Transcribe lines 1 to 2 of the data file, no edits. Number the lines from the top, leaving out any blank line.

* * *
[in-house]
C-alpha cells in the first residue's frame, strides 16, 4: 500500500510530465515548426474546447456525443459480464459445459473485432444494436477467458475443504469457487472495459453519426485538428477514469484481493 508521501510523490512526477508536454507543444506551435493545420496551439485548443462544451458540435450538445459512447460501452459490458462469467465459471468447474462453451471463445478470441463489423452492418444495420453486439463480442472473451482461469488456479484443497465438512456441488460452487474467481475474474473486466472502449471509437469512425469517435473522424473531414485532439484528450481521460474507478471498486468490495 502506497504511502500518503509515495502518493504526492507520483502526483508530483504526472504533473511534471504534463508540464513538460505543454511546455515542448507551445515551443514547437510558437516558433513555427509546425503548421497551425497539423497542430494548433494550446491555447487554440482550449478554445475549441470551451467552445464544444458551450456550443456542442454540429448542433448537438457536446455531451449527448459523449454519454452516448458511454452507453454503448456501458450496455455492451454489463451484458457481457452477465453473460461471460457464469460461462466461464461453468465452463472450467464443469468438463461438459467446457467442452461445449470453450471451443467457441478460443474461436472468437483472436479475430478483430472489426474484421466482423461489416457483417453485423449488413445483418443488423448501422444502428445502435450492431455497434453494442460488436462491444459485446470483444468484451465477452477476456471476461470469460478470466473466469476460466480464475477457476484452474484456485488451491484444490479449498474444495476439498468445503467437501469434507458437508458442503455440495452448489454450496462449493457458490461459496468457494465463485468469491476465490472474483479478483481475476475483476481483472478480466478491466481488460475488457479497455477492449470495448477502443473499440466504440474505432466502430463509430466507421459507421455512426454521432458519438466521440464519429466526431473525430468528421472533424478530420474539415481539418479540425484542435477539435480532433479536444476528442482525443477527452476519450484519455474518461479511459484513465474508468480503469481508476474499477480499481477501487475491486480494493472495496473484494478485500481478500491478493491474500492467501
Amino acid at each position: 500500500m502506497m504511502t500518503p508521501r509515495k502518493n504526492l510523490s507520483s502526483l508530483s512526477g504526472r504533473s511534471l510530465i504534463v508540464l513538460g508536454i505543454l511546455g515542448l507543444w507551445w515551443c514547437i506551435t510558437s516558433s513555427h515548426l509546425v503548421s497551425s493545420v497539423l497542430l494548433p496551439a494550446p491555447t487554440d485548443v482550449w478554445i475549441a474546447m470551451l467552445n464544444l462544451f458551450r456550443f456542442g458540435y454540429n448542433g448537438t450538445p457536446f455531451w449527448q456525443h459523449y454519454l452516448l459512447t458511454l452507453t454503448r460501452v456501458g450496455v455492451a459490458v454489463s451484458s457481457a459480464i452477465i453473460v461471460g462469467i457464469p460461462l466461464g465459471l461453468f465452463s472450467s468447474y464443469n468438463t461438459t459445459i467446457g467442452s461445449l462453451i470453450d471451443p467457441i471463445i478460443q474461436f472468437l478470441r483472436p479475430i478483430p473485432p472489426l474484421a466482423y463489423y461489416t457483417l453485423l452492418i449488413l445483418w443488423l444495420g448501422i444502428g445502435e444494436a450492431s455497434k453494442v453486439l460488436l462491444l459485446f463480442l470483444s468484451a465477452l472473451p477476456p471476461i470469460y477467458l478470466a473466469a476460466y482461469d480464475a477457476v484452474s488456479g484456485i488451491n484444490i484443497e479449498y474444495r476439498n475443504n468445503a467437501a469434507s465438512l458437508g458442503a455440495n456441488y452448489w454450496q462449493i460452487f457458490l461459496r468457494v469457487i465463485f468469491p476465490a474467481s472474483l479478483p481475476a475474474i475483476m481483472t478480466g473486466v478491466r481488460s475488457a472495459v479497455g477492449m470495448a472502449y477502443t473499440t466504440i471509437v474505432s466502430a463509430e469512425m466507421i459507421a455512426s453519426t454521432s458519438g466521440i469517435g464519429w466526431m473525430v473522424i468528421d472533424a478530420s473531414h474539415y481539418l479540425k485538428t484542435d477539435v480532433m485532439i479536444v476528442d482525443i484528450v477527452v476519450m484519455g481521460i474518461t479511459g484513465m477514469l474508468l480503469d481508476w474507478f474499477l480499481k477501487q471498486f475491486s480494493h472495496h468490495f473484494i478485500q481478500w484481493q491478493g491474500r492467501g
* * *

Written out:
[in-house]
C-alpha cells in the first residue's frame, strides 16, 4: 500500500510530465515548426474546447456525443459480464459445459473485432444494436477467458475443504469457487472495459453519426485538428477514469484481493 508521501510523490512526477508536454507543444506551435493545420496551439485548443462544451458540435450538445459512447460501452459490458462469467465459471468447474462453451471463445478470441463489423452492418444495420453486439463480442472473451482461469488456479484443497465438512456441488460452487474467481475474474473486466472502449471509437469512425469517435473522424473531414485532439484528450481521460474507478471498486468490495 502506497504511502500518503509515495502518493504526492507520483502526483508530483504526472504533473511534471504534463508540464513538460505543454511546455515542448507551445515551443514547437510558437516558433513555427509546425503548421497551425497539423497542430494548433494550446491555447487554440482550449478554445475549441470551451467552445464544444458551450456550443456542442454540429448542433448537438457536446455531451449527448459523449454519454452516448458511454452507453454503448456501458450496455455492451454489463451484458457481457452477465453473460461471460457464469460461462466461464461453468465452463472450467464443469468438463461438459467446457467442452461445449470453450471451443467457441478460443474461436472468437483472436479475430478483430472489426474484421466482423461489416457483417453485423449488413445483418443488423448501422444502428445502435450492431455497434453494442460488436462491444459485446470483444468484451465477452477476456471476461470469460478470466473466469476460466480464475477457476484452474484456485488451491484444490479449498474444495476439498468445503467437501469434507458437508458442503455440495452448489454450496462449493457458490461459496468457494465463485468469491476465490472474483479478483481475476475483476481483472478480466478491466481488460475488457479497455477492449470495448477502443473499440466504440474505432466502430463509430466507421459507421455512426454521432458519438466521440464519429466526431473525430468528421472533424478530420474539415481539418479540425484542435477539435480532433479536444476528442482525443477527452476519450484519455474518461479511459484513465474508468480503469481508476474499477480499481477501487475491486480494493472495496473484494478485500481478500491478493491474500492467501